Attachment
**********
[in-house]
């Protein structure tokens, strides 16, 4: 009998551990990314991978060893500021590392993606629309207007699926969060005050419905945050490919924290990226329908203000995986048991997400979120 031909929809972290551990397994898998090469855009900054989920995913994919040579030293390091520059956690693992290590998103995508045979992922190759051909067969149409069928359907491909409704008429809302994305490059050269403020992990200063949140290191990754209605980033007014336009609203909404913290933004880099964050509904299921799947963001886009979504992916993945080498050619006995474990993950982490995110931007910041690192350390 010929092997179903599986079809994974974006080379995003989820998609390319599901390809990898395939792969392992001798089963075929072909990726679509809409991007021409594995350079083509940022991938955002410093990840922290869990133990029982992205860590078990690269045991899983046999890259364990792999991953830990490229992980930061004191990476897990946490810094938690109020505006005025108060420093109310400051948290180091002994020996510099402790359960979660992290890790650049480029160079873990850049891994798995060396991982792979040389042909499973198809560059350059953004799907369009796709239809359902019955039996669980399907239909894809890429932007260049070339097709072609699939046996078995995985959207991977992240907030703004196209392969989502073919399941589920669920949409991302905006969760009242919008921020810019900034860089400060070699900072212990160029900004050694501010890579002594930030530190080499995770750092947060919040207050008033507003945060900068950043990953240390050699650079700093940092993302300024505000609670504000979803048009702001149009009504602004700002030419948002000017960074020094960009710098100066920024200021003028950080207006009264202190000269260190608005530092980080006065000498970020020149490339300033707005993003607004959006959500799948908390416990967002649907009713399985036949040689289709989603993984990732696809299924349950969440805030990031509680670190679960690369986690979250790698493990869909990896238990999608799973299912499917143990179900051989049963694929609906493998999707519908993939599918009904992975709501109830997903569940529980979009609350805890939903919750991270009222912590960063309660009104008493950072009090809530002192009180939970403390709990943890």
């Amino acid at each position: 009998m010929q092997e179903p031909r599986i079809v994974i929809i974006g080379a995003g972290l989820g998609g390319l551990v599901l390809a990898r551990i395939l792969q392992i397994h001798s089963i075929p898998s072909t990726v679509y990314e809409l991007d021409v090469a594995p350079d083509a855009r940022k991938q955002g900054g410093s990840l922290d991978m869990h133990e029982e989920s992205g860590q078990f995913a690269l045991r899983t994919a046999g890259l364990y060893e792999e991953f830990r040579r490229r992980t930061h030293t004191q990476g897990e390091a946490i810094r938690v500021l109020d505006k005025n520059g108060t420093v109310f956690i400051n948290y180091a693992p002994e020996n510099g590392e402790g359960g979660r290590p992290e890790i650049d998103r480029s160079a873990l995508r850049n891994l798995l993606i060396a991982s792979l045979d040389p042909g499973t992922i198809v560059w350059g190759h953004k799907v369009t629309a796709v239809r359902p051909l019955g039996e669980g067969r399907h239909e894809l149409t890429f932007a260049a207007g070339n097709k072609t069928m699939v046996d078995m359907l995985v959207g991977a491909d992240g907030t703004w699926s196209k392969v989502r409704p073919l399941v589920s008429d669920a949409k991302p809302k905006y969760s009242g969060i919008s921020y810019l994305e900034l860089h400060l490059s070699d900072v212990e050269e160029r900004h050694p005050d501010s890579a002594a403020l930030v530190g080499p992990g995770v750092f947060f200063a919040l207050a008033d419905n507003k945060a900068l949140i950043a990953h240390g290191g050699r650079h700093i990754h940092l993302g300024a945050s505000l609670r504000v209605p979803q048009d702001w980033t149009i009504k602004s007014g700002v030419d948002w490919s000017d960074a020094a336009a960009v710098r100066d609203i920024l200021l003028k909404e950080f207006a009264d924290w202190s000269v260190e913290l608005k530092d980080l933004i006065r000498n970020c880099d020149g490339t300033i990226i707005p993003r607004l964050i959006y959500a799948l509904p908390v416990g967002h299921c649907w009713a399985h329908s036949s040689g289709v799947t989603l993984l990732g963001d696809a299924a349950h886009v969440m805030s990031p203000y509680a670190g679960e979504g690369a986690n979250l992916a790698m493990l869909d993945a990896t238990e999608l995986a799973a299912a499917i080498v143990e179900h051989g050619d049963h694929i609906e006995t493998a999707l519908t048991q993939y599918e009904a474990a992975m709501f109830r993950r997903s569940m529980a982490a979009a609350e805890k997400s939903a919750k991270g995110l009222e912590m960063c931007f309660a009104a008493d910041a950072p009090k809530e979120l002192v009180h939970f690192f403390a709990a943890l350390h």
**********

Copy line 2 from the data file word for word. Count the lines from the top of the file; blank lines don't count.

């Protein structure tokens, strides 16, 4: 009998551990990314991978060893500021590392993606629309207007699926969060005050419905945050490919924290990226329908203000995986048991997400979120 031909929809972290551990397994898998090469855009900054989920995913994919040579030293390091520059956690693992290590998103995508045979992922190759051909067969149409069928359907491909409704008429809302994305490059050269403020992990200063949140290191990754209605980033007014336009609203909404913290933004880099964050509904299921799947963001886009979504992916993945080498050619006995474990993950982490995110931007910041690192350390 010929092997179903599986079809994974974006080379995003989820998609390319599901390809990898395939792969392992001798089963075929072909990726679509809409991007021409594995350079083509940022991938955002410093990840922290869990133990029982992205860590078990690269045991899983046999890259364990792999991953830990490229992980930061004191990476897990946490810094938690109020505006005025108060420093109310400051948290180091002994020996510099402790359960979660992290890790650049480029160079873990850049891994798995060396991982792979040389042909499973198809560059350059953004799907369009796709239809359902019955039996669980399907239909894809890429932007260049070339097709072609699939046996078995995985959207991977992240907030703004196209392969989502073919399941589920669920949409991302905006969760009242919008921020810019900034860089400060070699900072212990160029900004050694501010890579002594930030530190080499995770750092947060919040207050008033507003945060900068950043990953240390050699650079700093940092993302300024505000609670504000979803048009702001149009009504602004700002030419948002000017960074020094960009710098100066920024200021003028950080207006009264202190000269260190608005530092980080006065000498970020020149490339300033707005993003607004959006959500799948908390416990967002649907009713399985036949040689289709989603993984990732696809299924349950969440805030990031509680670190679960690369986690979250790698493990869909990896238990999608799973299912499917143990179900051989049963694929609906493998999707519908993939599918009904992975709501109830997903569940529980979009609350805890939903919750991270009222912590960063309660009104008493950072009090809530002192009180939970403390709990943890």